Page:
• Temporal and Action Languages provide formalisms for representing and reasoning about temporal information and actions within dynamic systems. These languages enable the specification of temporal constraints, event sequences, and causality relations, facilitating the modelling and analysis of processes that evolve over time. By employing temporal logic and action languages, researchers can capture complex temporal phenomena and reason about the behaviour of systems in a formal and expressive manner.
    • Process Mining and Analysis focuses on extracting knowledge from event logs and process data to discover, monitor, and improve business processes. By applying data mining and machine learning techniques to event data, researchers can uncover process models, identify process variations and bottlenecks, and assess process performance and compliance. Process mining plays a crucial role in business process management, enabling organizations to optimize their operations, streamline workflows, and enhance productivity.
    • Predictive Process Monitoring leverages machine learning and predictive analytics to forecast the future behaviour of processes based on historical data. By training predictive models on event logs, researchers can anticipate process outcomes, detect deviations from expected behaviour, and proactively intervene to prevent or mitigate potential issues. Predictive process monitoring enables proactive decision-making and resource allocation, leading to more efficient and reliable process management.
    • Artificial Intelligence for Process Science encompasses a wide range of AI techniques and methodologies applied to the study and analysis of processes. This includes techniques such as automated planning, scheduling, and optimization, as well as knowledge-based reasoning and decision support systems tailored to process-oriented domains. AI for process science aims to develop intelligent systems capable of understanding, reasoning about, and autonomously managing complex processes in diverse application areas, including manufacturing, healthcare, logistics, and service industries.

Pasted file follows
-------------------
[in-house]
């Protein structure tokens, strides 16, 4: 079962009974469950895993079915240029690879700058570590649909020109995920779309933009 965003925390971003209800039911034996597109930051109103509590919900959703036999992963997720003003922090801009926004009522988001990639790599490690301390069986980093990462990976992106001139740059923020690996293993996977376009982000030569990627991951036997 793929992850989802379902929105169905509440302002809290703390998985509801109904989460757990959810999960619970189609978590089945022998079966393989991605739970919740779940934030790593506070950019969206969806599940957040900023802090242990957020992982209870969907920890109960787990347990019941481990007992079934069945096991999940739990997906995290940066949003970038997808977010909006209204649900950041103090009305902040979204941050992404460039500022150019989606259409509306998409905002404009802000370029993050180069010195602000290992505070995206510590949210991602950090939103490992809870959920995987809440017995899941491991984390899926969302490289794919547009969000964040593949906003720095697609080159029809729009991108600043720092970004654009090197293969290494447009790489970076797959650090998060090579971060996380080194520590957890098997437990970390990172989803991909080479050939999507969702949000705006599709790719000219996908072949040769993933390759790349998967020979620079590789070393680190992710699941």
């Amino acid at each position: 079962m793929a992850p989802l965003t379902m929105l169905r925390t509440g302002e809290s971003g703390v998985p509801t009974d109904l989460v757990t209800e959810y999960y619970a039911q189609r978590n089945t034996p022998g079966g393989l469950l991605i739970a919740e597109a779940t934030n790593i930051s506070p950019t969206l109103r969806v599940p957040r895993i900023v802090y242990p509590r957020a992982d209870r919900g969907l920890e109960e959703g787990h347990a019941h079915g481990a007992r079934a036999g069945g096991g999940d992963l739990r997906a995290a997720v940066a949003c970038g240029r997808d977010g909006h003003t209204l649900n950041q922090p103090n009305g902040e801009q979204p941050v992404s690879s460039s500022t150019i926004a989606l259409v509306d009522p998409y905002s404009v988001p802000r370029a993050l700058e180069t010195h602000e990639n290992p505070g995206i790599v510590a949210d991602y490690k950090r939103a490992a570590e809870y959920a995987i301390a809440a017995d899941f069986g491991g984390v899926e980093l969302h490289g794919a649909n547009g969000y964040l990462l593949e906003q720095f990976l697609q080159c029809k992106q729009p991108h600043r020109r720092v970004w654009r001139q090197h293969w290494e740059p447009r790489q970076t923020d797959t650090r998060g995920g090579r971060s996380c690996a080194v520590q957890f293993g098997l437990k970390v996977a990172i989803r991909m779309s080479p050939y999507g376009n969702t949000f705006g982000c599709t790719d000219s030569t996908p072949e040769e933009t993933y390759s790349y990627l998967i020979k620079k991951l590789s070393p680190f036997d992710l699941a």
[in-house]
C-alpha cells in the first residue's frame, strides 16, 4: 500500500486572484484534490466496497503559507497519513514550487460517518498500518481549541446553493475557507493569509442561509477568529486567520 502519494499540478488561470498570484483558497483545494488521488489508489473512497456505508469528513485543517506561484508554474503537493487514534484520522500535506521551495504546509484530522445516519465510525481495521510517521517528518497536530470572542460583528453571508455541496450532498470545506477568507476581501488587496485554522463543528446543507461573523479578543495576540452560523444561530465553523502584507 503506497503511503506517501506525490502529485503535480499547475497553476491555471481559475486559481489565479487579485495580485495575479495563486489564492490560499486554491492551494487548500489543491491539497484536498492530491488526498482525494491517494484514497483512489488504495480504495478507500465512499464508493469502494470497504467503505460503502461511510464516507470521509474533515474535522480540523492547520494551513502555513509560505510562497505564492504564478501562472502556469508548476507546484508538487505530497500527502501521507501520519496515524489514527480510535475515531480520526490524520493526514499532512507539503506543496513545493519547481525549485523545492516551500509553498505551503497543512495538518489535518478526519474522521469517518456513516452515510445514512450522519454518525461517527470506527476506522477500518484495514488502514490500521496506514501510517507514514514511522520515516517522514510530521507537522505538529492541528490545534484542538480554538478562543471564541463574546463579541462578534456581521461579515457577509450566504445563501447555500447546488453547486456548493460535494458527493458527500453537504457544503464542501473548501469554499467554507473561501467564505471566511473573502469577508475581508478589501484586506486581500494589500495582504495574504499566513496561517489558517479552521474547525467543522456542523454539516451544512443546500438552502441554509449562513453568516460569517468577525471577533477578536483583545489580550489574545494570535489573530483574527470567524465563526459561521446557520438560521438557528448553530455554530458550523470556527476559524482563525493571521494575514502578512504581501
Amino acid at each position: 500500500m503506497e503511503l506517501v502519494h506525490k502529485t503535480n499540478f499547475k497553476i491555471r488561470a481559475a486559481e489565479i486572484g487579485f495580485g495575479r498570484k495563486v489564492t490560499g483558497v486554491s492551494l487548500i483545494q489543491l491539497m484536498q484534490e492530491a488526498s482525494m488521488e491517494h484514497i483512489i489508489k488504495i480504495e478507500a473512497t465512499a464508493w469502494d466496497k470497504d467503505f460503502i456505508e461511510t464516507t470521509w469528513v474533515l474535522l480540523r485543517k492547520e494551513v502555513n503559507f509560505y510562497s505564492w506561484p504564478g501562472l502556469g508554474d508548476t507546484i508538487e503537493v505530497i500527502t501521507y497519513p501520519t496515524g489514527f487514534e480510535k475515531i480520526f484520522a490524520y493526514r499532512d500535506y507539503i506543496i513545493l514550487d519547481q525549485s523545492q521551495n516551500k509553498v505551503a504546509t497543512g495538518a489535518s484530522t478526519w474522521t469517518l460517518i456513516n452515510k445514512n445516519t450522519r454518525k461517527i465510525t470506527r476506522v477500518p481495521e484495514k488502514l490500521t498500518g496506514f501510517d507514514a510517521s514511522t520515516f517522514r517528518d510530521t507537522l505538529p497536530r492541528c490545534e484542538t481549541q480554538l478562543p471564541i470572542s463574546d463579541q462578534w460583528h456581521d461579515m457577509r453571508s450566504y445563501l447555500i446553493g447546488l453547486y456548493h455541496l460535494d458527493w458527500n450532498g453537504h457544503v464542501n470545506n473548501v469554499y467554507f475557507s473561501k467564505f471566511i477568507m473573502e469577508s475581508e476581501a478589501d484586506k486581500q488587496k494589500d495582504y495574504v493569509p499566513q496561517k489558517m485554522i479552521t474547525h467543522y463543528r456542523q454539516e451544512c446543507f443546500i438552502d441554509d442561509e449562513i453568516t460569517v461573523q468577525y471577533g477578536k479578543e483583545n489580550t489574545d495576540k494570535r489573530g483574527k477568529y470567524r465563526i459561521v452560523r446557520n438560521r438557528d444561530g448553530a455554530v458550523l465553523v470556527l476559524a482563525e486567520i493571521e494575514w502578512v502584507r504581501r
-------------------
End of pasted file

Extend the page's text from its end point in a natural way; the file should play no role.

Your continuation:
4. Knowledge and Cognition: the focus is on understanding how humans acquire, represent, and use knowledge, and the computational aspects of these cognitive processes: computational creativity, foundational ontologies, knowledge-based natural language processing, and multi-modal interfaces.
    • Creativity research focuses on uncovering the mechanisms underlying human creativity and developing computational models that can mimic or augment creative processes. By studying how humans generate novel ideas, solutions, and artifacts, researchers aim to design intelligent systems capable of creativity in various domains, from art and music to engineering and scientific discovery.Foundational Ontologies provide formal frameworks for organizing and categorizing knowledge in a systematic and interoperable manner. These ontologies establish common vocabularies and conceptual structures that underpin more specialized domain ontologies, enabling semantic interoperability and knowledge sharing across diverse applications and domains.
    • Natural Language Processing (NLP): in addition to studying linguistic phenomena, our research integrates linguistic knowledge with semantics, pragmatics, and domain-specific knowledge to improve the understanding and generation of natural language text. By leveraging ontological and semantic resources, researchers can enhance tasks such as information extraction, question answering, and text summarization, leading to more accurate and interpretable NLP systems. The KRDB macro-area has a long-standing research expertise on these topics.
    • Multi-Modal Interfaces involve designing interactive systems that can process and respond to inputs from multiple modalities, such as in video question answering via natural language, visual search, or controlled natural language. These interfaces enable more natural and intuitive interactions between humans and machines. Strengthening research in multi-modal interfaces involves developing algorithms, architectures, and interaction techniques that can effectively integrate information from different modalities to support tasks such as communication, navigation, and content consumption.

The coverage of these scientific areas is quite vast, and involves both theoretical and applicative skills: the appropriate balance between these two aspects can provide a unique added value to the research area. The goal of the KRDB research area is to let practitioners to apply foundational results, and push theoreticians to understand the complex nature of the real issues. This can be achieved together with a research group which has a critical mass to include a variety of perspectives in the entire range from theory to practice. The interdisciplinary aspects of this research area are also crucial: together with the theory vs practice aspect, these are system aspects, methodological aspects, interaction and communication aspects, usability aspects, complexity aspects, correctness aspects, efficiency aspects, deployability aspects.

“We are drowning in information but starved for knowledge” — John Naisbitt, Megatrends

Some activities @ KRDB

Data preparation at KRDB

Research activities:

  • Reverse Engineering Conceptual Models from databases, data streams, semi-structured documents